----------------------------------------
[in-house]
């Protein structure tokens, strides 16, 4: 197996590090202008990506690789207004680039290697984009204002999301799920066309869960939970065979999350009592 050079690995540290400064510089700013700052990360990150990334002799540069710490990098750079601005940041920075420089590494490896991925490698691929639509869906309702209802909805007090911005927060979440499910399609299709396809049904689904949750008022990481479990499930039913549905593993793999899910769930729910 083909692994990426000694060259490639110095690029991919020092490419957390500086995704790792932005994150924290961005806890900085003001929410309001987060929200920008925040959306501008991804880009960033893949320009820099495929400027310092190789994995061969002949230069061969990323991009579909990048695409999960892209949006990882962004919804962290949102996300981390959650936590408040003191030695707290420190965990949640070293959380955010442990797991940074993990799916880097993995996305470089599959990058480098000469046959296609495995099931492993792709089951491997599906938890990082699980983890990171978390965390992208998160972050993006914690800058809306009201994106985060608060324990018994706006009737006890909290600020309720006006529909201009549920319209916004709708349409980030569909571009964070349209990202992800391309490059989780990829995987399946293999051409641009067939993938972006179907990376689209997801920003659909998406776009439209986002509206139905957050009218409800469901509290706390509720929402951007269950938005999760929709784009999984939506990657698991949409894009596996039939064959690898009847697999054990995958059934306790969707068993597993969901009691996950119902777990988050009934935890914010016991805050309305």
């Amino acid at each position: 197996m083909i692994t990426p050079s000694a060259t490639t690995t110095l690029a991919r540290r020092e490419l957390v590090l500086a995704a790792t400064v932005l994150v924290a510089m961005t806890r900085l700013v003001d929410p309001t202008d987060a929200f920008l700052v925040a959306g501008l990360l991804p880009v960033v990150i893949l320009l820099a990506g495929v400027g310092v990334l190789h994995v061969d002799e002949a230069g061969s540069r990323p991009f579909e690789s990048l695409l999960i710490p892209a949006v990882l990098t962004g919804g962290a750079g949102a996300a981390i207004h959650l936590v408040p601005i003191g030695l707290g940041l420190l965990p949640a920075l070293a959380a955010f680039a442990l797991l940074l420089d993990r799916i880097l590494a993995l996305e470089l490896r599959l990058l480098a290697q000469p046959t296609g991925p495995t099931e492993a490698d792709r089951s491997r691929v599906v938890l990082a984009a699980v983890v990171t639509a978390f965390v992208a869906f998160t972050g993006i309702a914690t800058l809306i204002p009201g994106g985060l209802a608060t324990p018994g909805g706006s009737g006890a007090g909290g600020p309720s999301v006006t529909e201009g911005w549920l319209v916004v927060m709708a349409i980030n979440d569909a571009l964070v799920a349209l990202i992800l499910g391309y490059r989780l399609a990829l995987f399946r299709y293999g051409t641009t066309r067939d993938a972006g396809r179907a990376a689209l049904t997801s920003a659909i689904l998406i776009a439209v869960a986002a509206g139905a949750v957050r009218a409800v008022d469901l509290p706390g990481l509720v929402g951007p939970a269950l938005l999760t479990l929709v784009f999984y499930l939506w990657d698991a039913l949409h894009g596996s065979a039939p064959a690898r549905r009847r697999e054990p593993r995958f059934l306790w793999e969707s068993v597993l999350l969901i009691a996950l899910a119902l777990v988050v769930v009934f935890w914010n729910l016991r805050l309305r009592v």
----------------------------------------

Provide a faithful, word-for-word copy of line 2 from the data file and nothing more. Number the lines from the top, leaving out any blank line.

């Protein structure tokens, strides 16, 4: 197996590090202008990506690789207004680039290697984009204002999301799920066309869960939970065979999350009592 050079690995540290400064510089700013700052990360990150990334002799540069710490990098750079601005940041920075420089590494490896991925490698691929639509869906309702209802909805007090911005927060979440499910399609299709396809049904689904949750008022990481479990499930039913549905593993793999899910769930729910 083909692994990426000694060259490639110095690029991919020092490419957390500086995704790792932005994150924290961005806890900085003001929410309001987060929200920008925040959306501008991804880009960033893949320009820099495929400027310092190789994995061969002949230069061969990323991009579909990048695409999960892209949006990882962004919804962290949102996300981390959650936590408040003191030695707290420190965990949640070293959380955010442990797991940074993990799916880097993995996305470089599959990058480098000469046959296609495995099931492993792709089951491997599906938890990082699980983890990171978390965390992208998160972050993006914690800058809306009201994106985060608060324990018994706006009737006890909290600020309720006006529909201009549920319209916004709708349409980030569909571009964070349209990202992800391309490059989780990829995987399946293999051409641009067939993938972006179907990376689209997801920003659909998406776009439209986002509206139905957050009218409800469901509290706390509720929402951007269950938005999760929709784009999984939506990657698991949409894009596996039939064959690898009847697999054990995958059934306790969707068993597993969901009691996950119902777990988050009934935890914010016991805050309305």